Ambassador Extraordinaire: Life of Daniel O’Daly 1595-1662 review
Margaret MacCurtain’s ‘experiment inreconstruction’ demonstrates her effective originality in methodology
Stister Margaret MacCurtain at the Dominican Convent Dún Laoghaire. Photograph: Eric Luke
Ambassador Extraordinaire: Life of Daniel O’Daly 1595-1662
A lost manuscript, discovered in a sealed package in 2013, has been published by Arlen House as Ambassador Extraordinaire Life of Daniel O’Daly 1595-1662. The author, Margaret MacCurtain, now in her 88th year, overcame her initial reluctance to publish it, and reworked the manuscript with the same tenacity and determination which has marked out her life’s work.
It takes time and considerable ability to take disparate sources and create a finished work. For a biographer reliant on their sources for reconstruction a life story, finding surviving written documents to draw a complete rounded individual is not always possible. The achievement of writing a fully formed protagonist while placing them in wider historical narrative cannot be underestimated, particularly at the remove of 300 years.
This story was formulated between 1956 and 1963, its creation involved a detective trail across six countries, Ireland, Portugal, Italy, Spain, France and England, delving in obscure repositories in castles, convents, libraries, universities, the archives of towns and villages, stately homes and even the Pope’s private archive. Deciphering documents in five languages, dating back hundreds of years, requires not only extensive historical knowledge of the history of various countries over several decades but the skill of a linguist, who can read early forms of Irish, Latin, Spanish, French, Italian and Portuguese, as well as Tudor and Stuart English, and if that was not trying enough, the documents were in cursive script. In 1962, Margaret MacCurtain described her work as an “experiment in reconstruction”, what it demonstrates is originality in methodology that the author would use so effectively in her later works.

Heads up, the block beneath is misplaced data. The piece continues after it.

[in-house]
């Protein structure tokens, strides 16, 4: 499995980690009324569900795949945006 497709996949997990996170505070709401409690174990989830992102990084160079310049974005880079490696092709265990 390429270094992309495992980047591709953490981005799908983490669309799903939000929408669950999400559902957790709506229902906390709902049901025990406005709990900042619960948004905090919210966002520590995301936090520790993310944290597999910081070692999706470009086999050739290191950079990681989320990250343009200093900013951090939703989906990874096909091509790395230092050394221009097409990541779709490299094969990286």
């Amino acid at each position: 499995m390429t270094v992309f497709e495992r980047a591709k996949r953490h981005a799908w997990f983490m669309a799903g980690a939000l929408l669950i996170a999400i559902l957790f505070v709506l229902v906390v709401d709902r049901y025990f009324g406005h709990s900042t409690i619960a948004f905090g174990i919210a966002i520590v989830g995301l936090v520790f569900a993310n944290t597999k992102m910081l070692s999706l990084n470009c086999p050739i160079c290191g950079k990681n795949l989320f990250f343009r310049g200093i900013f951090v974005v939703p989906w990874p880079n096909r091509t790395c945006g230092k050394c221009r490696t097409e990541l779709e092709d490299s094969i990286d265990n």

The voice of the young historian emerges, revelling in her discoveries
While it is a rigorous academic investigation, it is written with a fluidity that makes it accessible to the general reader. The voice of the young historian emerges, revelling in her discoveries, as she brings us to the interiors and sunny courtyards of continental Europe to the courts of royalty where her pen pictures are drawn from the paintings of long ago or from the lengthy despatches to Kings and Popes. Her skill of description brings forth the people and places of the 1600s. The empathic portrayal of young princesses given over in marriage as a commodity to be traded, enabled by machinations of ambassadors of yesteryear. She brings the reader to an understanding to her subject, who she describes as possessing “that inscrutable suavity which is the mark of the successful Kerryman”. By managing to decipher much of his complex diplomacy, he comes alive to the reader by her affection for her subject. She wryly describes one of his letters simply “as a little masterpiece of inconclusiveness”.
Author and subject shared connections, firstly with Co Kerry, Daniel by birth and upbringing, and Margaret, although she was born in Cork in 1929, grew up in Tralee. They both belonged to the Dominican Order, before she embarked on this subject, Margaret MacCurtain had become a Dominican Nun, her name in religion Sister Benvenuta or as she was known to many, Sister Ben. Her knowledge of canon law, the rules of her order and crucially the sources for her study was invaluable. It was fitting that an Irish nun would be searching the archives of the Bom Sucesso, the convent in Lisbon that Daniel O’Daly founded for Irish born nuns without dowries. I am sure that those nuns, preservers of his records, would have approved that she would go on to become not only an activist for women but would lead and sustain Irish women’s historical studies in Ireland for the next half a century.